5 Rookie Mistakes to Avoid When Cooking over an Open Fire

5 Rookie Mistakes to Avoid When Cooking over an Open Fire

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Meghan Splawn
Jul 8, 2016
(Image credit: Samantha Bolton)

There's such a thrill and joy in cooking over a campfire, beach bonfire, or even your backyard fire bowl. Foods roast and blister, developing a rich, smoky flavor unlike anything else. But unless cooking over an open flame is a regular ritual for you, mastering this art requires an awareness of the most common mistakes that foil the best of intentions. Here are five pitfalls to avoid when cooking over an open fire this summer.

1. Not being prepared.

There's a real reason the Boy Scout motto is "be prepared." If you come to camp without the right tools and preparations, you'll be eating burnt food all weekend.

Follow This Tip: Don't rely on the campsite to provide dry wood and a camp grill. Prepare as many of the ingredients ahead of cooking as possible — chop vegetables, mix sauces, make baking mixes — so that you can spend more of your cooking time tending to the fire.

See How It's Done: How I Pack Food for Car Camping

2. Being impatient.

Just because you see flames does not mean that your bonfire is ready for roasting hot dogs.

Follow This Tip: A good fire for cooking is primarily hot coals and just a few logs of burning wood. Depending on the fire and weather conditions, a new campfire can take 30 to 45 minutes to burn down to the right conditions. Let the fire burn down a while before you cook over it. A bed of glowing coals is ideal for roasting.

3. Add all the wood at once.

Building a really big fire is another rookie mistake I see all too often on camping trips. The problem is a big fire burns down pretty quickly, and then you're left with coals that are too hot and no direct flame. Even worse is that without more wood to fuel the fire, your campfire is likely to go out on you mid-rib roast.

Follow This Tip: Build a small starter fire with kindling and smaller logs of wood. Let this burn for at least 30 minutes, adding some larger pieces of wood as needed. This will give you a nice, warm base of coals and plenty of direct heat when you're ready to cook. It also ensures you'll have plenty of wood to burn throughout the evening.

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4. Cooking directly over the flame.

The image of roasting hot dogs or marshmallows directly over an open fire is so ubiquitous, most folks think that method is sound. Unfortunately, placing food directly over an open flame is only guaranteed to do one thing: burn that food.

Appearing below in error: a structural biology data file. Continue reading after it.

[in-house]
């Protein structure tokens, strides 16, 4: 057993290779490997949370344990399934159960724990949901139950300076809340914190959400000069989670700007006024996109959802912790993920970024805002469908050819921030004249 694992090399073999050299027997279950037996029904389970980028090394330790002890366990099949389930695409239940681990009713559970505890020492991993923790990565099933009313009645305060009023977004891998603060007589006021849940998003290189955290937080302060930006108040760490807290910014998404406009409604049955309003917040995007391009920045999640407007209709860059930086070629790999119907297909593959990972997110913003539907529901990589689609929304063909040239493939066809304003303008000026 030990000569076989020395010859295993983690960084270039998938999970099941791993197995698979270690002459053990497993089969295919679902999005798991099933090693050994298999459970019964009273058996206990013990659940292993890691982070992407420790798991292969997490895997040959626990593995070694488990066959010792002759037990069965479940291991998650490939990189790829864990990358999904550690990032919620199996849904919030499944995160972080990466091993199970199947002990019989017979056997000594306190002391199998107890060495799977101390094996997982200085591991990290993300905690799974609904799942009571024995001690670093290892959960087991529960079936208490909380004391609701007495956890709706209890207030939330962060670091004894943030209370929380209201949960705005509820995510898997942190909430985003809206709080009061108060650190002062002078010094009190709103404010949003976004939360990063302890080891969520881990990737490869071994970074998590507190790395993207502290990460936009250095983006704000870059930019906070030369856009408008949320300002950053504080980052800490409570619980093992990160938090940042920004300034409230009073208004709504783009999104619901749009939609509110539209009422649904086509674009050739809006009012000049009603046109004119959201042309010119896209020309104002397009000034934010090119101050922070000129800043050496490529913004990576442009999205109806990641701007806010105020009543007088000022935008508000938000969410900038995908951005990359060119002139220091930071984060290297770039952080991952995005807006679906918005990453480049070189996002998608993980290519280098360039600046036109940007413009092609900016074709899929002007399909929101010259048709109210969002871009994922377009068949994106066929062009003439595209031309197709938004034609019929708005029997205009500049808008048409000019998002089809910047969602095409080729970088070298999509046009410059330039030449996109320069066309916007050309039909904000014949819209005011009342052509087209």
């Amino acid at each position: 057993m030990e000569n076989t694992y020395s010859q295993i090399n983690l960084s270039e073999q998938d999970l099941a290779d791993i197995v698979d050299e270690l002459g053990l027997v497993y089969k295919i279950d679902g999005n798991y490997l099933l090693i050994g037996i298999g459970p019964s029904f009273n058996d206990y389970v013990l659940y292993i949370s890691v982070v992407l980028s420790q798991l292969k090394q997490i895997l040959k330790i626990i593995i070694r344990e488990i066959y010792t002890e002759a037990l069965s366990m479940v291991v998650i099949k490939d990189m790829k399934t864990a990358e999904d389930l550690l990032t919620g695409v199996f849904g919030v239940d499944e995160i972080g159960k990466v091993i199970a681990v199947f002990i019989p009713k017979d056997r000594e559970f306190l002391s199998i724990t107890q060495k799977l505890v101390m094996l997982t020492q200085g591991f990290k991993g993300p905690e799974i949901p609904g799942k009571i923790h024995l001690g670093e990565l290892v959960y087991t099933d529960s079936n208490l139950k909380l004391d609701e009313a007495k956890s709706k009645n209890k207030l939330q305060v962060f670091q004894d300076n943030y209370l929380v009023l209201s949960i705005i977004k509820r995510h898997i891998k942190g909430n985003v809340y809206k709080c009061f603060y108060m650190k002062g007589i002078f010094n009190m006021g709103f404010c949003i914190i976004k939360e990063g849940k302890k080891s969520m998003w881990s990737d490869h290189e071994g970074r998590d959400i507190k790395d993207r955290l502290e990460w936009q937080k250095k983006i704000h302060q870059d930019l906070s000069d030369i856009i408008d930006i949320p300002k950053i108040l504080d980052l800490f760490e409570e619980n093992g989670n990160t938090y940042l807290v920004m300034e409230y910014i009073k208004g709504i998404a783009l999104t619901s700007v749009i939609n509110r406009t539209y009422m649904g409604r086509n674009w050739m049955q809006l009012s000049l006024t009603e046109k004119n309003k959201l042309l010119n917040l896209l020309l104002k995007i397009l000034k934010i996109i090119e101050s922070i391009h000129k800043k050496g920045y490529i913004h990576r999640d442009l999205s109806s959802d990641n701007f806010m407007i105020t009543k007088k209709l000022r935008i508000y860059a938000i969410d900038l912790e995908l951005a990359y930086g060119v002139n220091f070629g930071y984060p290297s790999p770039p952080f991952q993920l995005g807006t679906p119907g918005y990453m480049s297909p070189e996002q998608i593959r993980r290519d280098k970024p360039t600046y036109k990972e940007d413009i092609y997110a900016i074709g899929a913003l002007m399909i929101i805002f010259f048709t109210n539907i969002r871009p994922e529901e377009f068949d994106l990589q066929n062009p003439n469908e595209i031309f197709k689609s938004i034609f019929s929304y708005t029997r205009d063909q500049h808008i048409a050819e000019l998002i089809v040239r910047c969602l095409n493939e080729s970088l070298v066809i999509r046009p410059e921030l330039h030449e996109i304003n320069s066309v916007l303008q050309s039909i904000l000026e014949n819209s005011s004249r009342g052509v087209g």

Follow This Tip: Build a fire on one side of your fire bowl, fire pit, or fire ring, and use the other side as a place to move hot coals. Then you can place a camp grill directly over the fire to boil water, roast meats, and grill vegetables. The hot coals can be used to cook vegetables in aluminum foil packets or for baking cobbler in your Dutch oven camp stove.

5. Cooking the food too long.

My husband (a non-cook) is actually the person who taught me that cooking over an open flame means more heat for longer periods of time, which means more carryover cooking. Carryover cooking, which occurs during resting, is the continued cooking of food off of its direct heat source. For larger items, carryover can continue for up to 20 minutes and result in a five- to 10-degree internal temperature difference. Fire-roasted foods stay hotter for longer after cooking — foil-wrapped corn will continue to steam off the fire; same goes for potatoes. This is especially true of large pieces of meat or whole fish.

Follow This Tip: Plan to remove your food from the grill just before you think you should, and give it plenty of time to rest (read: cool) off the heat. Remove large pieces of meat, such as steaks or whole fish, about five degrees below their target temperature. Cover the meat with foil and rest for five to 10 minutes before slicing. A digital probe thermometer is a must-pack for campfire cooking.

See How It's Done: Why You Should Rest Meat After Cooking

What are some of your favorite campfire cooking tips?

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